NORTH BEND — For the first time in over 20 years those who passed by the Operation Rebuild Hope project, Bryan’s Home, along U.S. Highway 101 in North Bend, may have noticed light illuminating from the windows.
The project at Bryan’s Home, a building where the group Operation Rebuild Hope is working to build a place for homeless veterans to stay, was able to bring electricity to the property Monday.
Patrick Wright leads community members through Operation Rebuild Hope's project to house homeless veterans in North Bend, which just got elect…
“Initially I was just going to plug the lights in and have it here for the contractors to do their thing with, but one night I was driving past and saw it in the dark and thought, ‘that house has sat in the dark for more than 20 years,’ so when we do restore light to it we should share it with the community,” Patrick Wright, with Operation Rebuild Hope said.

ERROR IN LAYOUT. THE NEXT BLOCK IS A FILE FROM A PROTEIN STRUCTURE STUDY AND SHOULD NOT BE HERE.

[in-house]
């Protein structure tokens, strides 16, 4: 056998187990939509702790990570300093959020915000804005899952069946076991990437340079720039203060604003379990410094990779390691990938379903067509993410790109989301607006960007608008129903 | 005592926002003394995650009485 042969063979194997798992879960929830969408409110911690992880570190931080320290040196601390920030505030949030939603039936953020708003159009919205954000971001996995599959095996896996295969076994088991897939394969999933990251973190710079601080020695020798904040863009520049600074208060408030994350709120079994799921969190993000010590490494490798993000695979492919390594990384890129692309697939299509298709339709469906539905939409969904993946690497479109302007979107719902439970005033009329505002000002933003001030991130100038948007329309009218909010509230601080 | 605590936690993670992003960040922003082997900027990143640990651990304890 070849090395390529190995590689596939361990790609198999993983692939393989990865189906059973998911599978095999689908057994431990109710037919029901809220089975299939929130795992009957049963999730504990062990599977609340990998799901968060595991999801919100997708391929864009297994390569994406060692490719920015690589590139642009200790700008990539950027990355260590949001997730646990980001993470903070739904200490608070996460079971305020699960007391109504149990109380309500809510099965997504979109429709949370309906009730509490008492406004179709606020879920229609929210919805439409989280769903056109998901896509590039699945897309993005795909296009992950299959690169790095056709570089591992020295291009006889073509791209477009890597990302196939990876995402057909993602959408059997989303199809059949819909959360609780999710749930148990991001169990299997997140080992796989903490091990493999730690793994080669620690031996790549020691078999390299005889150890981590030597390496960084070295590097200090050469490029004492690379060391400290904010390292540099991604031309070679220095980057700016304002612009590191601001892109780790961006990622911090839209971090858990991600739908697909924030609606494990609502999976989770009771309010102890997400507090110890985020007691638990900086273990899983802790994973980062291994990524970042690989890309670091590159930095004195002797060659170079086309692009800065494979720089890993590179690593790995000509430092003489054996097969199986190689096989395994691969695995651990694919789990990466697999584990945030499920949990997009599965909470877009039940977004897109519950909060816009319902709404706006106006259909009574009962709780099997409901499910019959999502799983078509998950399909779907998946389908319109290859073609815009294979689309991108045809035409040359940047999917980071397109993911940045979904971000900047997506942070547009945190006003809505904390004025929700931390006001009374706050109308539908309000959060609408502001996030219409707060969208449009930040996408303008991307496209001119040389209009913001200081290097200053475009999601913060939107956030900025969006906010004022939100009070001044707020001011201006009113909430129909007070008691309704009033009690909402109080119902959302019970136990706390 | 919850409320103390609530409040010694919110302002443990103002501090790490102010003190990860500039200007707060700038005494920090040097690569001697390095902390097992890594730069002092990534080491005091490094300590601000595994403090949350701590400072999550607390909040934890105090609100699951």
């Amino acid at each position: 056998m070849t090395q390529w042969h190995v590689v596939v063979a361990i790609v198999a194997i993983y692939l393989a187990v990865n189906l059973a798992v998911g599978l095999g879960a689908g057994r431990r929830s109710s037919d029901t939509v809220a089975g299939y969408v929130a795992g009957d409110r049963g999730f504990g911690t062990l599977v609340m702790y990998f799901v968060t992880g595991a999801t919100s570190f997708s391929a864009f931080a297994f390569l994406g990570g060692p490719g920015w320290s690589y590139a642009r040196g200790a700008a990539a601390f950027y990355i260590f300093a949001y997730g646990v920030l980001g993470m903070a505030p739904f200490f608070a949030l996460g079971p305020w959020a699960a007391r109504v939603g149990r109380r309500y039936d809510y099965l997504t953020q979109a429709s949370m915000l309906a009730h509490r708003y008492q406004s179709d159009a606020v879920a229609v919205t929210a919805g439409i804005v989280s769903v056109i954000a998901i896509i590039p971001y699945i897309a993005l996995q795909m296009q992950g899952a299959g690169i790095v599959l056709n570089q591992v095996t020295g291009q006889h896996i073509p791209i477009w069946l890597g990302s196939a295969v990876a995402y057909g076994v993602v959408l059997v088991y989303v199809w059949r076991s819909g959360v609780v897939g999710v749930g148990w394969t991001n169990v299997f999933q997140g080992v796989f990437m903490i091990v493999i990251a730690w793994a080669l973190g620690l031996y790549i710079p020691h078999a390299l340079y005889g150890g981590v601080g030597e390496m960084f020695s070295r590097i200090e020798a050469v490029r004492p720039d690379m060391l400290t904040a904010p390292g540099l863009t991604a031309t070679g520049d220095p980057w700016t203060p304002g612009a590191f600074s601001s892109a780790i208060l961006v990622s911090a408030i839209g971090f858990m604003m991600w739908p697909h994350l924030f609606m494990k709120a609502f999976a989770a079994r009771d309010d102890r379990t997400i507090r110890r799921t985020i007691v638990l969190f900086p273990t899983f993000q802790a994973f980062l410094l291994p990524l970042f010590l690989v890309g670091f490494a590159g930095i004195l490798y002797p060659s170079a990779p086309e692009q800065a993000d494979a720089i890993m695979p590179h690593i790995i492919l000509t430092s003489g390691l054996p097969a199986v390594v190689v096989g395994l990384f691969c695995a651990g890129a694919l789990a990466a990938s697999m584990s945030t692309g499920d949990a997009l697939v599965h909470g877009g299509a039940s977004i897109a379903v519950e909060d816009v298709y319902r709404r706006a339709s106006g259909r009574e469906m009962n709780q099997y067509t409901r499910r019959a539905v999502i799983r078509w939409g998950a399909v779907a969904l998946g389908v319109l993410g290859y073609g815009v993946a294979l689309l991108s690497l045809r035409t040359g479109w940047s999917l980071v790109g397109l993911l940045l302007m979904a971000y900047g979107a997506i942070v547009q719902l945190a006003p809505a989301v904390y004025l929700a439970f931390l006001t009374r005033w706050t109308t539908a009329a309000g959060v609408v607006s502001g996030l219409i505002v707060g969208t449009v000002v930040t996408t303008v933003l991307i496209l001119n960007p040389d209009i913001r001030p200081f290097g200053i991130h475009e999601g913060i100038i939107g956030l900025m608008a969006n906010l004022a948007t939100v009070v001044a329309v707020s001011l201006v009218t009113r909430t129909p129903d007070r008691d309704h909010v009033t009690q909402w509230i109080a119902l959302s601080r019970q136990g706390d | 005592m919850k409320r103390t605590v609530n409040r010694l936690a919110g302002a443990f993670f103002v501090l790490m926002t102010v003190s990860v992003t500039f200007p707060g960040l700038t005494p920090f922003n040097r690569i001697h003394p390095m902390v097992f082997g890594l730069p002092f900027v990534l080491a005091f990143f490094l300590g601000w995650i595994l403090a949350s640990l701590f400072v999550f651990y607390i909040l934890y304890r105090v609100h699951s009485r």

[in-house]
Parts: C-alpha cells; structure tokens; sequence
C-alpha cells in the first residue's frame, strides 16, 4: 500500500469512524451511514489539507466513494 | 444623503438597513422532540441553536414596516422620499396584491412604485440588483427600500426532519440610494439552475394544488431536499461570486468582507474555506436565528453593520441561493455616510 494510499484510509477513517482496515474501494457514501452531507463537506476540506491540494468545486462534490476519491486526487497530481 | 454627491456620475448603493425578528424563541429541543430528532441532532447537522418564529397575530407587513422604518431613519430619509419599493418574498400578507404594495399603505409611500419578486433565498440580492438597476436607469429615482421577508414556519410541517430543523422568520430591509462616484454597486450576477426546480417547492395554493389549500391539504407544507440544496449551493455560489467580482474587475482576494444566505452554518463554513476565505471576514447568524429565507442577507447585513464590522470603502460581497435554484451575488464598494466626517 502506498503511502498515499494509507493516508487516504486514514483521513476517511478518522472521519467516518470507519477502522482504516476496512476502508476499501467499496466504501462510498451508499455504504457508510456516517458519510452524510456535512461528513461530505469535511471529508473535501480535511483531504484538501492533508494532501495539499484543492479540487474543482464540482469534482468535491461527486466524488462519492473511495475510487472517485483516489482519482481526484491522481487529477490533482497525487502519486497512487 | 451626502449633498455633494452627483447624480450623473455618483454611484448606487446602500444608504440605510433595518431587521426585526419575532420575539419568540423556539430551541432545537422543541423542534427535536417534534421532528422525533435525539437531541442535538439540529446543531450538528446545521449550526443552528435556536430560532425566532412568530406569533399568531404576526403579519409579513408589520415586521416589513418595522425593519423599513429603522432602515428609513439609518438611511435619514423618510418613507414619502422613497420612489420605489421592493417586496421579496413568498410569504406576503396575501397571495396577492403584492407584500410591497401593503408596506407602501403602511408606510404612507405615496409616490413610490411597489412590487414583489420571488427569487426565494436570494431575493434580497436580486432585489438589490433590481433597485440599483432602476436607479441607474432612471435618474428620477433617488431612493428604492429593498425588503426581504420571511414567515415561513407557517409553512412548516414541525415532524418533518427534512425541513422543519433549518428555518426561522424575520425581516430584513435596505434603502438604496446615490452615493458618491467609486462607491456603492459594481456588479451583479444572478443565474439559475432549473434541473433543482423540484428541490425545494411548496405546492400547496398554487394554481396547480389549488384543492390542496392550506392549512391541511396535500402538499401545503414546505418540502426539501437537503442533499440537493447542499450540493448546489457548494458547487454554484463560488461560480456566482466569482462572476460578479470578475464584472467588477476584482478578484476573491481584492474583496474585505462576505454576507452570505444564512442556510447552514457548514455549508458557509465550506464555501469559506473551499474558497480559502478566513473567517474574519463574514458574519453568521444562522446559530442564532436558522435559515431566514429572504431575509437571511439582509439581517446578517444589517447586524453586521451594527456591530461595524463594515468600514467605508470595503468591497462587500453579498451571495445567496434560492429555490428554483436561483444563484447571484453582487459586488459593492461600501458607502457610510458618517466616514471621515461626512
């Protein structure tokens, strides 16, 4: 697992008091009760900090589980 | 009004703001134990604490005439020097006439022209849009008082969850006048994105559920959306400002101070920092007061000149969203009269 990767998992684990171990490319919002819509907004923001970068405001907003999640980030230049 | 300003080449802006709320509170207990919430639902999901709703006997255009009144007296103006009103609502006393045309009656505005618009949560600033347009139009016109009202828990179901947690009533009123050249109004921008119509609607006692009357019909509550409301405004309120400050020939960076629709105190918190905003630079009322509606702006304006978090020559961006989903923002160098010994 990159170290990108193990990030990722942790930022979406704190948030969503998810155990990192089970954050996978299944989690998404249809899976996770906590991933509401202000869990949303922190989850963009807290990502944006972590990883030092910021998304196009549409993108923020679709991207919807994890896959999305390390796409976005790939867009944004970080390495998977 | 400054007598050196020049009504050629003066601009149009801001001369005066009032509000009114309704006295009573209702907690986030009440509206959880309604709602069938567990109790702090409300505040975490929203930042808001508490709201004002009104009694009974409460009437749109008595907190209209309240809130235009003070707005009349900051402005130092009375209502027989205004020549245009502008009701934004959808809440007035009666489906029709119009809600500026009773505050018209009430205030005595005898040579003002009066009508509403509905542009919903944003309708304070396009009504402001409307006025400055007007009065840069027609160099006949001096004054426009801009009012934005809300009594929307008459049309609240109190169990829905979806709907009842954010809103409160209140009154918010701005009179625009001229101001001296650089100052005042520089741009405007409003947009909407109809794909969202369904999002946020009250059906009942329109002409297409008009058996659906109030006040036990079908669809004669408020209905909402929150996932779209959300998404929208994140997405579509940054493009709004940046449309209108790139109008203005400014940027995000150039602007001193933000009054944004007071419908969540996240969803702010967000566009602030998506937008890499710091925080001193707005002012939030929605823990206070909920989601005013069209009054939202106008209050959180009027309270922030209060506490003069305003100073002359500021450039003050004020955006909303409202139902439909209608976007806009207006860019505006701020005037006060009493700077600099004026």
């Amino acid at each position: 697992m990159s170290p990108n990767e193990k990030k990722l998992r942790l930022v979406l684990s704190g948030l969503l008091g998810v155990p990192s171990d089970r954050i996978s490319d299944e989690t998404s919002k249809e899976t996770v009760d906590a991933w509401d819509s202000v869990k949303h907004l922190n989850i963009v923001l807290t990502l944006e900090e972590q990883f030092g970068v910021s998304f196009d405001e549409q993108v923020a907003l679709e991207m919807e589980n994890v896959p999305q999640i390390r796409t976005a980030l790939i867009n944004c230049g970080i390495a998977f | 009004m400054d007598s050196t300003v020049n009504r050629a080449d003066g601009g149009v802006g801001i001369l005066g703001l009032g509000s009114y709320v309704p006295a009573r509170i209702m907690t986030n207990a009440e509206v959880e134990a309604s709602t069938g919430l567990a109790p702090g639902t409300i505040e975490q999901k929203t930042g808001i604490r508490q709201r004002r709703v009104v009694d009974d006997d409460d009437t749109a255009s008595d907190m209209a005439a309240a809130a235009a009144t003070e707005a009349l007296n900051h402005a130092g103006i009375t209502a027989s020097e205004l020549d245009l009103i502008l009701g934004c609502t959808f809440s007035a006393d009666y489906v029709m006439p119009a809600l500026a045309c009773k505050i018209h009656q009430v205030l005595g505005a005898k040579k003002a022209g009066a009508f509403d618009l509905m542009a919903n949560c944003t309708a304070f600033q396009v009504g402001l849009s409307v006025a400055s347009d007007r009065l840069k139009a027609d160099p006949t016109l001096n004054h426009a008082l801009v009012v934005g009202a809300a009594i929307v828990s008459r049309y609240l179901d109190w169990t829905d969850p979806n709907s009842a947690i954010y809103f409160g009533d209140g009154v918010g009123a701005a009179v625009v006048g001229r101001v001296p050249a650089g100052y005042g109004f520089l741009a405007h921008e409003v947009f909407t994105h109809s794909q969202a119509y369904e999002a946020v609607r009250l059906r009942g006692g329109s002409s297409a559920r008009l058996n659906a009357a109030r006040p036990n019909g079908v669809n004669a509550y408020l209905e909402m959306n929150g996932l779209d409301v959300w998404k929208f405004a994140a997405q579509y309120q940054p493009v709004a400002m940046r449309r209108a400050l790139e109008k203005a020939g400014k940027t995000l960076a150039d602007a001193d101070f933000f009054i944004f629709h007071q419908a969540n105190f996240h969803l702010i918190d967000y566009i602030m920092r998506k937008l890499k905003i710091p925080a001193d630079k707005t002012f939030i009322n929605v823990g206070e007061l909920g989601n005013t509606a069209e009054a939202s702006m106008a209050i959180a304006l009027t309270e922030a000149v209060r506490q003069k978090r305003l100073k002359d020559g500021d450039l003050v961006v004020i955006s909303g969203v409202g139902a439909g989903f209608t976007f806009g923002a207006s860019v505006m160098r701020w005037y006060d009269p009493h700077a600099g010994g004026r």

There is now a sign out in front of Bryan’s Home looking for folks in the homeless community, who also happen to be veterans, to apply for housing. Pumping electricity in the building is a positive step toward providing homeless veterans in the area with a place to help them find and maintain a home.
“Restoring the lite is kind of like restoring life to this building. Where light exists, darkness can’t, so it also is like restoring that light and hope within veterans,” Wright said.
Many of the volunteers who work with Operation Rebuild Hope are veterans, who are now helping their brothers and sisters from the military find their way back into civilian life.
Operation Rebuild Hope’s plan is to have all the work done on the property by June. Wright said that they hope to accommodate 16 people at any given time with Bryan's Home. Two tiny homes that will house two people each will be built in the back yard, while the main house will house both disabled homeless veterans, and homeless veteran families.
“Summertime this year is our plan to have residents here. As early as June, and as late as September,” Wright said.